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Lancashire News: Mother died after learning symptoms were a ‘contraceptive side effect’ | United Kingdom | New UK News

Alexandra Hodson, 28, died in August 2020, two years after being first diagnosed with cervical cancer. Cervical cancer is the most common form of the disease in women under 34, with around 850 deaths per year in the UK.

Nicola Hodson, 37, and Alexandra’s older sister, spoke about her brother’s experience.

She wants to encourage people to take smear tests when invited after Alexandra died last year.

She said, “Don’t ignore the symptoms.

“And if you don’t ignore the symptoms and go to your GP and see a nurse or a doctor, push, push, push.”

Alexandra was treated at Clatterbridge Hospital before her death, along with her family who fundraise for immunotherapy.

Speaking to Lancashire Live, Nicola said Alexandra had spoken “over and over again” to doctors about her symptoms, but had not received the right treatment.

She told the outlet that her sister “had been told it might be normal because of the contraception she was taking.”

Nicola added: “It turned out that all this time he was there and growing.”

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In a call to action for women with symptoms of cervical cancer, Nicola went on to stress that people should “push for a smear”.

She said, “If you don’t get the right answer to the operation, see another nurse, see another doctor.

“If you have the symptoms, you have to, must, must push for a smear.

“It makes me really, really angry and sad because she knew she had it.

“When she passed the flyer for her first showing and saw the list of things, she said she knew because she had them all.”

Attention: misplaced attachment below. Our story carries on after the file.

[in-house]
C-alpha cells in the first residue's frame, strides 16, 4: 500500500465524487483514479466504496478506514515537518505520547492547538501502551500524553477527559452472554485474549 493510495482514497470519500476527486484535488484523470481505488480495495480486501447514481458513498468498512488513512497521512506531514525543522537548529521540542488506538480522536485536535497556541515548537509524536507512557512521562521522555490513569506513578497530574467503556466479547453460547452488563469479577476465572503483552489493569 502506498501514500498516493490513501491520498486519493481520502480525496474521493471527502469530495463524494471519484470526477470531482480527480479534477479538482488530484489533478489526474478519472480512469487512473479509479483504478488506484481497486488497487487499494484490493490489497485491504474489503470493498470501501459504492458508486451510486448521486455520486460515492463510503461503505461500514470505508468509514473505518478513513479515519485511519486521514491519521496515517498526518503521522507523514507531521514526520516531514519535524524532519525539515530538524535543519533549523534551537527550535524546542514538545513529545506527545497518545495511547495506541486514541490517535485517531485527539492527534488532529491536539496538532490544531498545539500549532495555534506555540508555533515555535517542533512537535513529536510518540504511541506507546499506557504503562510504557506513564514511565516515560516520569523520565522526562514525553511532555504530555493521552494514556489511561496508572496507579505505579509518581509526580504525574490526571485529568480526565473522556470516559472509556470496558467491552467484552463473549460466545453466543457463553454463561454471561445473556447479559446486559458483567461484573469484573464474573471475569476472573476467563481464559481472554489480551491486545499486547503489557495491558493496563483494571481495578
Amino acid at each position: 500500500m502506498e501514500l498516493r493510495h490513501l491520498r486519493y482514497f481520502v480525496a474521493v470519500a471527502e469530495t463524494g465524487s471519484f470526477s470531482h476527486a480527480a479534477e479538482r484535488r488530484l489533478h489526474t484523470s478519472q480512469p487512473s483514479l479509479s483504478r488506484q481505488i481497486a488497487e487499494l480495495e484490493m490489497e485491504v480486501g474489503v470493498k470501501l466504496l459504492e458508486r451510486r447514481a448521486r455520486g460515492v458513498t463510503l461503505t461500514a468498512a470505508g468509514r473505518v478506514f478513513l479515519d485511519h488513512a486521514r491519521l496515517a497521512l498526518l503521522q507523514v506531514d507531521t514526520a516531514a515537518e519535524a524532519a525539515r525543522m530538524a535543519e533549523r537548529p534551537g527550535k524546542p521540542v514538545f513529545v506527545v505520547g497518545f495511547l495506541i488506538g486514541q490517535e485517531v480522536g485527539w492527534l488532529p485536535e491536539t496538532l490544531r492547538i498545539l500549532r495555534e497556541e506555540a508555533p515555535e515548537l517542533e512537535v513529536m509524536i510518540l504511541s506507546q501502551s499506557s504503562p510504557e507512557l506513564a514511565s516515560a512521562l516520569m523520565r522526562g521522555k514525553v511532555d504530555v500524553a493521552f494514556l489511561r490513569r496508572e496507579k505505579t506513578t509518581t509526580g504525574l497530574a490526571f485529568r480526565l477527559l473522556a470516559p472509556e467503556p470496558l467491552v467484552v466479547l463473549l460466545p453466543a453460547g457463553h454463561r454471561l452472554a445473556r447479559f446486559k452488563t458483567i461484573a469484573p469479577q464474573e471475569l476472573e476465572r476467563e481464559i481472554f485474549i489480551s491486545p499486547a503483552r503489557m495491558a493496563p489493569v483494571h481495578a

According to Jo’s Cervical Cancer Trust, one in three young women invited to their first cervical screening do not respond to this invitation.

They commissioned a survey from Censuswide between October 27 and November 3, 2016, among 3,002 women aged 25 to 29.

The survey found that 26.7 percent of women feel “too embarrassed to attend cervical screening,” and 70 percent “don’t think cervical screenings reduce the burden. risk of cervical cancer in a woman ”.

He also found that 51 percent of women surveyed “said they delayed or did not attend screening.”

Nicola also admitted that she postponed her own smear test this summer because she was nervous about her results on the anniversary of her sister’s death from the ‘cruel illness’.

She told Lancashire Live: “It’s the thought of, ‘Oh what if something comes up? What if I have to take more tests? ‘.

“And I think because it coincided with the anniversary, it was just a little too …

“In the end, it might save your life. And for a minute. It’s really not a long thing to do at all.

“And there really is no need to be embarrassed. I mean, they see a lot and do a lot every day. “

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This notice was published: 2021-09-07 14:34:17

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